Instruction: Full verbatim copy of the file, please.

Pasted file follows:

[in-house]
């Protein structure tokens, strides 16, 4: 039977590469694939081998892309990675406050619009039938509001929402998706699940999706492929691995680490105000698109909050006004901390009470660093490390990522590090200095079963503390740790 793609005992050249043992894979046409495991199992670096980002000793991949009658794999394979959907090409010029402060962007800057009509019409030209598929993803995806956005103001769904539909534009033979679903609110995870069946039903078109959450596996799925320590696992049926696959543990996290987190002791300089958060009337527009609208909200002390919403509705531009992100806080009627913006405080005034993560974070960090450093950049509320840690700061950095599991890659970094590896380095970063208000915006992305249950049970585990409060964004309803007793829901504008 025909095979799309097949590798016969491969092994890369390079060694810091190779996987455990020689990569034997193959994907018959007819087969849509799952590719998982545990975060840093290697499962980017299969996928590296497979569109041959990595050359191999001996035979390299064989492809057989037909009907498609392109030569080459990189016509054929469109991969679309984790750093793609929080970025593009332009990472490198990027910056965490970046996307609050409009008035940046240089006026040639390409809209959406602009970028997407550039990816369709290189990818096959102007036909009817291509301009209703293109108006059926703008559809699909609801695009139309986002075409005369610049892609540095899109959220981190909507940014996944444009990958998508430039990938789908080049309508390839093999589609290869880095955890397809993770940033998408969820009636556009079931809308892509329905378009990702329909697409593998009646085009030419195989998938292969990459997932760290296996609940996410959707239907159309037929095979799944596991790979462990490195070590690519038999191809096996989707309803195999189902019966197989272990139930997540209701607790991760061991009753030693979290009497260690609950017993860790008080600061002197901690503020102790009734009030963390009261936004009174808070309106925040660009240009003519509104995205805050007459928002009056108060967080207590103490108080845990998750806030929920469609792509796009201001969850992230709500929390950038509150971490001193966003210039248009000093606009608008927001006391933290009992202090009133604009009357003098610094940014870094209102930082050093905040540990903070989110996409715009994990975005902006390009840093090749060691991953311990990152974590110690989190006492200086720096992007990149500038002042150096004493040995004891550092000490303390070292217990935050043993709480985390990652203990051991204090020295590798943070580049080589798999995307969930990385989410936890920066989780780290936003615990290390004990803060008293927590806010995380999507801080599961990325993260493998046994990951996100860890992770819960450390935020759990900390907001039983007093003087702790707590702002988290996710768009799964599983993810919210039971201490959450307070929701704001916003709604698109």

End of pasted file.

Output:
[in-house]
């Protein structure tokens, strides 16, 4: 039977590469694939081998892309990675406050619009039938509001929402998706699940999706492929691995680490105000698109909050006004901390009470660093490390990522590090200095079963503390740790 793609005992050249043992894979046409495991199992670096980002000793991949009658794999394979959907090409010029402060962007800057009509019409030209598929993803995806956005103001769904539909534009033979679903609110995870069946039903078109959450596996799925320590696992049926696959543990996290987190002791300089958060009337527009609208909200002390919403509705531009992100806080009627913006405080005034993560974070960090450093950049509320840690700061950095599991890659970094590896380095970063208000915006992305249950049970585990409060964004309803007793829901504008 025909095979799309097949590798016969491969092994890369390079060694810091190779996987455990020689990569034997193959994907018959007819087969849509799952590719998982545990975060840093290697499962980017299969996928590296497979569109041959990595050359191999001996035979390299064989492809057989037909009907498609392109030569080459990189016509054929469109991969679309984790750093793609929080970025593009332009990472490198990027910056965490970046996307609050409009008035940046240089006026040639390409809209959406602009970028997407550039990816369709290189990818096959102007036909009817291509301009209703293109108006059926703008559809699909609801695009139309986002075409005369610049892609540095899109959220981190909507940014996944444009990958998508430039990938789908080049309508390839093999589609290869880095955890397809993770940033998408969820009636556009079931809308892509329905378009990702329909697409593998009646085009030419195989998938292969990459997932760290296996609940996410959707239907159309037929095979799944596991790979462990490195070590690519038999191809096996989707309803195999189902019966197989272990139930997540209701607790991760061991009753030693979290009497260690609950017993860790008080600061002197901690503020102790009734009030963390009261936004009174808070309106925040660009240009003519509104995205805050007459928002009056108060967080207590103490108080845990998750806030929920469609792509796009201001969850992230709500929390950038509150971490001193966003210039248009000093606009608008927001006391933290009992202090009133604009009357003098610094940014870094209102930082050093905040540990903070989110996409715009994990975005902006390009840093090749060691991953311990990152974590110690989190006492200086720096992007990149500038002042150096004493040995004891550092000490303390070292217990935050043993709480985390990652203990051991204090020295590798943070580049080589798999995307969930990385989410936890920066989780780290936003615990290390004990803060008293927590806010995380999507801080599961990325993260493998046994990951996100860890992770819960450390935020759990900390907001039983007093003087702790707590702002988290996710768009799964599983993810919210039971201490959450307070929701704001916003709604698109």